Wow! Kayaking the Grand Canyon. Sounds like fun! Welcom Stacy to tell us about her fearless adventure.
Recently, I achieved one of my biggest, hairiest, most audacious goals…
I paddled the entire 226 miles of the Grand Canyon from Lee’s Ferry to Diamond Creek—in 12.5 days, while carrying all my gear in my extra-large expedition kayak. On top of all that, I did it at age 51, after having two rotator cuffs reattached to the bone and assorted other injuries and surgeries. It’s a goal that’s taken me thirty years to achieve.
My first invitation to paddle the Grand Canyon came way back in 1990, when I was a raft guide and college student. But it was a fall trip, and I was due back in school. A few other invites to kayak along with raft trips came my way over the years but the timing was never right. And seven years ago, I was supposed to do almost this exact same trip, but I blew out my shoulder mountain biking.
I’d started to think maybe it was never going to happen. Or, at least not under my own steam and I’d have to ride in a raft as a passenger. While there are worse fates, it’s not how I prefer to run rivers.
So, When I got invited on this trip, I jumped on it despite dealing with a host of injuries. I mean, my body isn’t likely to be any stronger or healthier next year. Or the year after. It might be, but at my age especially, there are no guarantees.
While I wasn’t 100 percent sure I could physically do it, I did everything possible to get in as a good a shape as I could. Then hoped it would be enough.
And it was. Just barely. But it was. That’s what matters most.
Here Are Four Life Lessons I Learned Kayaking the Grand Canyon
- I am tiny. Miniscule. And the world keeps turning and people keep doing things and it all continues whether I’m there to witness or experience or not. It’s very freeing to remember that the modern world is something of our own creation, but there’s a whole other world out there that’s far older, and to me, more real. So why not take a risk and do something like write and publish romance novels. That’s way less scary than running remote rivers.
- It’s gotten harder to find ways to step outside my comfort zone, but the Grand Canyon pushed me to new limits physically, mentally, and emotionally. I realized I’m still capable of so much more than I ever would’ve thought.
- Journal—especially about the big, hairy goals and the process of achieving them. I hadn’t been in the habit in a while, but I bought a pretty new one, and on night three forced myself to sit down and catch up (despite the exhaustion and overwhelm). I wrote down the day’s events and emotions pretty much every evening from there on out. The first few days were such an overwhelming blur I’ve had to piece them together from my notes and photos. It’s amazing how much my brain scrambled and squished moments and places and experiences but this way I have somewhere to look to make sense of it all.
- Push through the fear and do the hard thing anyway. Go for the big, hairy, audacious goal even if you aren’t 100 percent ready. When I first shoved off shore at the start of the Grand Canyon I worried I’d gotten in over my head. By night two, when my entire body was in excruciating pain, I thought I’d made a huge mistake—but it got better and easier every day from there. I learned all I have to be is ready enough. Strong enough. Good enough. Not perfect.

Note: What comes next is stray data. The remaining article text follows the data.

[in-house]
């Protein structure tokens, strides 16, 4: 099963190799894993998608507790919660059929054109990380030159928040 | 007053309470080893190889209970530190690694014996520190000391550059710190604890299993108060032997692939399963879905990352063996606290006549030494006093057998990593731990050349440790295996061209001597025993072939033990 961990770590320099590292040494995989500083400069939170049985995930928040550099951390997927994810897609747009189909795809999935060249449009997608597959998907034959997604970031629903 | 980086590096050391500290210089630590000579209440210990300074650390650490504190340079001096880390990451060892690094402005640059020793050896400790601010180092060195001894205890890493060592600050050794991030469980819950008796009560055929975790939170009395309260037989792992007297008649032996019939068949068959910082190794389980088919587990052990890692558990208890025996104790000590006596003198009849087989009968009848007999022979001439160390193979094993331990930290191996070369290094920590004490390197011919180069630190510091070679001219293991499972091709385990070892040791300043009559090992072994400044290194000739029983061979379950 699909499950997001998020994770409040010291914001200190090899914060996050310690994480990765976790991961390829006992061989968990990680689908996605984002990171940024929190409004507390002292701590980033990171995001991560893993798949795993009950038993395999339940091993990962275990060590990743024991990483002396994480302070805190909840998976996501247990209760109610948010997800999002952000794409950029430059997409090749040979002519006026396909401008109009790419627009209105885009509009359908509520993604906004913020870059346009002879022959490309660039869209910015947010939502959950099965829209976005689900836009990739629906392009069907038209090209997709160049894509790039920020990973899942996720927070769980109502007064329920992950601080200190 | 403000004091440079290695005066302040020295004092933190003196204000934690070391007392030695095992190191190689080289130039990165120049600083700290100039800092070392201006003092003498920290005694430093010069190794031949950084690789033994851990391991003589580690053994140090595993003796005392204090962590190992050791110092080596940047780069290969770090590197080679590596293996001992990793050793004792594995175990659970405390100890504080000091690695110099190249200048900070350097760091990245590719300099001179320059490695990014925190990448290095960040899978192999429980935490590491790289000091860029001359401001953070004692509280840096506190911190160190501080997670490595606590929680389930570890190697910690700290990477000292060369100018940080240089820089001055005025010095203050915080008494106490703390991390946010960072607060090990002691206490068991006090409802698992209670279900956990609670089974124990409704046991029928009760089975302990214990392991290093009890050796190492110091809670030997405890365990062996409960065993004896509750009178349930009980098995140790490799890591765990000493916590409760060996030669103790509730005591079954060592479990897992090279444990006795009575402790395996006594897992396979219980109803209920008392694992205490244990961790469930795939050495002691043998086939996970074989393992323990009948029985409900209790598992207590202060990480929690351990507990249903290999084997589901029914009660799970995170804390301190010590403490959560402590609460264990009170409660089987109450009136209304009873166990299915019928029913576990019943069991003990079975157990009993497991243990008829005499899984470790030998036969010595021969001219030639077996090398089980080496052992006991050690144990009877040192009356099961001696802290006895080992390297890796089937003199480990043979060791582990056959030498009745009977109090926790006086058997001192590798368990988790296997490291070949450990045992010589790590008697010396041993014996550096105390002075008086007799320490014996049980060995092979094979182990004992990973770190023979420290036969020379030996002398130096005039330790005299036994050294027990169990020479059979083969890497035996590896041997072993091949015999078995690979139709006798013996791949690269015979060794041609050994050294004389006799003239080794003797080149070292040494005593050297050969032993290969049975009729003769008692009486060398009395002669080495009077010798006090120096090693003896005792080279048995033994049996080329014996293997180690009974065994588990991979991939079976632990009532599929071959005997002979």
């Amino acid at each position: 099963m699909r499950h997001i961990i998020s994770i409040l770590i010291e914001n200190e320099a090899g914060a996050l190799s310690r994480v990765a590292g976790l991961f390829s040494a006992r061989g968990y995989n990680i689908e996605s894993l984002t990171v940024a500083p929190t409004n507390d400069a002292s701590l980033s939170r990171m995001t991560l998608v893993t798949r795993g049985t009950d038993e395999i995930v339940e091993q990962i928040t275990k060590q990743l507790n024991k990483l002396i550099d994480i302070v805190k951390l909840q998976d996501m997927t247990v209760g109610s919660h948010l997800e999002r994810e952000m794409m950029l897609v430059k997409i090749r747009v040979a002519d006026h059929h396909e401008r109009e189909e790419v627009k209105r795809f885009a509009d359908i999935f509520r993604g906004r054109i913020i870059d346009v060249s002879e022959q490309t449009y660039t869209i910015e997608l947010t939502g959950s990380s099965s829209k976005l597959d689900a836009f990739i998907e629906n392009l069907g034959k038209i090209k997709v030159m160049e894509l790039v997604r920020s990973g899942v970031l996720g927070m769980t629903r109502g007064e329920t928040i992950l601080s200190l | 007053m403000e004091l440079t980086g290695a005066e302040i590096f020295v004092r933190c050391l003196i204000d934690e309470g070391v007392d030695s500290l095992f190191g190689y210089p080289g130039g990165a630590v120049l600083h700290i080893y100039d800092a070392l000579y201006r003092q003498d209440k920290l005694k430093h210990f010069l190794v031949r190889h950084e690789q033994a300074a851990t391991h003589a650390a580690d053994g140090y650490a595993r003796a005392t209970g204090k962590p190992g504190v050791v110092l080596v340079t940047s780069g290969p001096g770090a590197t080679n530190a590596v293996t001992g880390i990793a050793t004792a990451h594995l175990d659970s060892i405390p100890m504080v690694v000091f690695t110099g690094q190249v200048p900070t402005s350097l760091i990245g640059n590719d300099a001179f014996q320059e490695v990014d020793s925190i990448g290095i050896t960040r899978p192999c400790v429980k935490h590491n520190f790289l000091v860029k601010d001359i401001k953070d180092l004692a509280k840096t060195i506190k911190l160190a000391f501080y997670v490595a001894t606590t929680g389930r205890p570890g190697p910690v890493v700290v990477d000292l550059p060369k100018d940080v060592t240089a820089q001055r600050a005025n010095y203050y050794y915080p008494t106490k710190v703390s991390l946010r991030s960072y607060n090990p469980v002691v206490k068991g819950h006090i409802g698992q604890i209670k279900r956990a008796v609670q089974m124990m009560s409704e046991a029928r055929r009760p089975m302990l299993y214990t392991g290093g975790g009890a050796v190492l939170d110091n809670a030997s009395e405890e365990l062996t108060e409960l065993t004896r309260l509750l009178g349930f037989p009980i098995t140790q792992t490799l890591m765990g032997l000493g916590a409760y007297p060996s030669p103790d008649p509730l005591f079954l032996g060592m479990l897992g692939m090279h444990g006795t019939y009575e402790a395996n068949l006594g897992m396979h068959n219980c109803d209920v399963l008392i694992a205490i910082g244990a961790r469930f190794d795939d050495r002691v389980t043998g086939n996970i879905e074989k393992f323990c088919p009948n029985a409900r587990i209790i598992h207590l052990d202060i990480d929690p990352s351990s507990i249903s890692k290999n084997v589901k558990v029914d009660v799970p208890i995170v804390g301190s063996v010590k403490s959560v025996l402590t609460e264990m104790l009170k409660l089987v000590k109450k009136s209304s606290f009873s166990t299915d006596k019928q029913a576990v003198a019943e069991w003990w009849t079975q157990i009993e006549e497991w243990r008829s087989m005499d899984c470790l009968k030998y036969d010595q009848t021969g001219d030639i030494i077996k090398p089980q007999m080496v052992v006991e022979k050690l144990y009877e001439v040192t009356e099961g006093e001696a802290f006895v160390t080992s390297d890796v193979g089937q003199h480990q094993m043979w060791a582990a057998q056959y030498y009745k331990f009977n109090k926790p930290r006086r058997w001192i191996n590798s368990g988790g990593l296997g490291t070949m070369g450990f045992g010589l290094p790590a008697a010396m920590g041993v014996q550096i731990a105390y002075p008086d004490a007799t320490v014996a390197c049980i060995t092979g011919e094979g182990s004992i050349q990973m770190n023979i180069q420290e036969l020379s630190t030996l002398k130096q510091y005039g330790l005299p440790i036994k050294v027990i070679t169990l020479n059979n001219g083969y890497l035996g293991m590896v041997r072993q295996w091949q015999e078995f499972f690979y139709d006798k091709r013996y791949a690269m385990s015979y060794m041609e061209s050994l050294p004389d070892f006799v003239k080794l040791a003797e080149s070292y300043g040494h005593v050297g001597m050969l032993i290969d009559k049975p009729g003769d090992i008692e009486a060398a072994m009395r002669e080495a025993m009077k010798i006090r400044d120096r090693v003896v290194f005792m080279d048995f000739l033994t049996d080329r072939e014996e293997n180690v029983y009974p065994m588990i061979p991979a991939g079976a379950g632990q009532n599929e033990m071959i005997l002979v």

How will kayaking the Grand Canyon influence my future outdoor adventure romance novels?
You can trust that pieces of my Grand Canyon trip, and all I learned along the way, will make it into my book. Much the same way all my years as a backcountry ranger and guide went into my latest, steamy backpacking romance, Wild at Heart.
I’m already working on both a rafting romance and a whitewater kayaking romance. With a whole lot of forced proximity and tons of things that can go wrong—and really, really right—on a multi-day river trip in the middle of nowhere, it’s a no-brainer.
Award-winning adventure romance author Stacy Gold would rather be in the middle of nowhere than almost anywhere else. To that end, she’s run more than 50 rivers in three countries, been heli-dropped into remote ski huts multiple times (and made it into even more under her own steam), worked for the U.S.D.A. Forest Service as a backcountry ranger, river ranger, and naturalist, and spent fourteen years as a commercial river guide and kayak instructor. Her last “real job” was serving as Communications Director for a state-wide mountain biking non-profit.
When she’s not busy kayaking, skiing, mountain biking, or hiking, with her husband and happy dogs, Ms. Gold writes about independent, capable women finding love and adventure in the great outdoors. Her newest release, Wild at Heart, came out May 2nd, 2022. https://www.stacygold.com
Overworked entrepreneur Jules Martinez can't be one more guy’s rebound girl. Evan Davenport lost his job, dumped his fiancé, and hates his life. Each hit the trail solo in search of themselves, but Mother Nature has other plans and keeps shoving them in each other’s paths. Usually naked.
When sparks fly, can they find what they’re looking for together instead of apart?
Barnes & Noble
Thank you Brenda for bringing Stacy to our attention. What a fascinating interview.ReplyDelete
Stacy, congratulations on "Wild at Heart". It sounds wonderful!
I'm so glad you enjoyed!Delete
So glad you enjoyed the interview, and thank you! Stacy GoldDelete
I loved your post! What an adventure--thanks for sharing.ReplyDelete
It WAS an adventure. I think life should be full of them. So glad you enjoyed the post. - Stacy GoldDelete
Thank you so much for having me on your blog, Brenda! I love being able to share my adventures with people who likely will never have the opportunity/ability to experience something like this. (Sorry for posting anonymously. Silly system won't let me in as me. Sigh.) -- Stacy GoldReplyDelete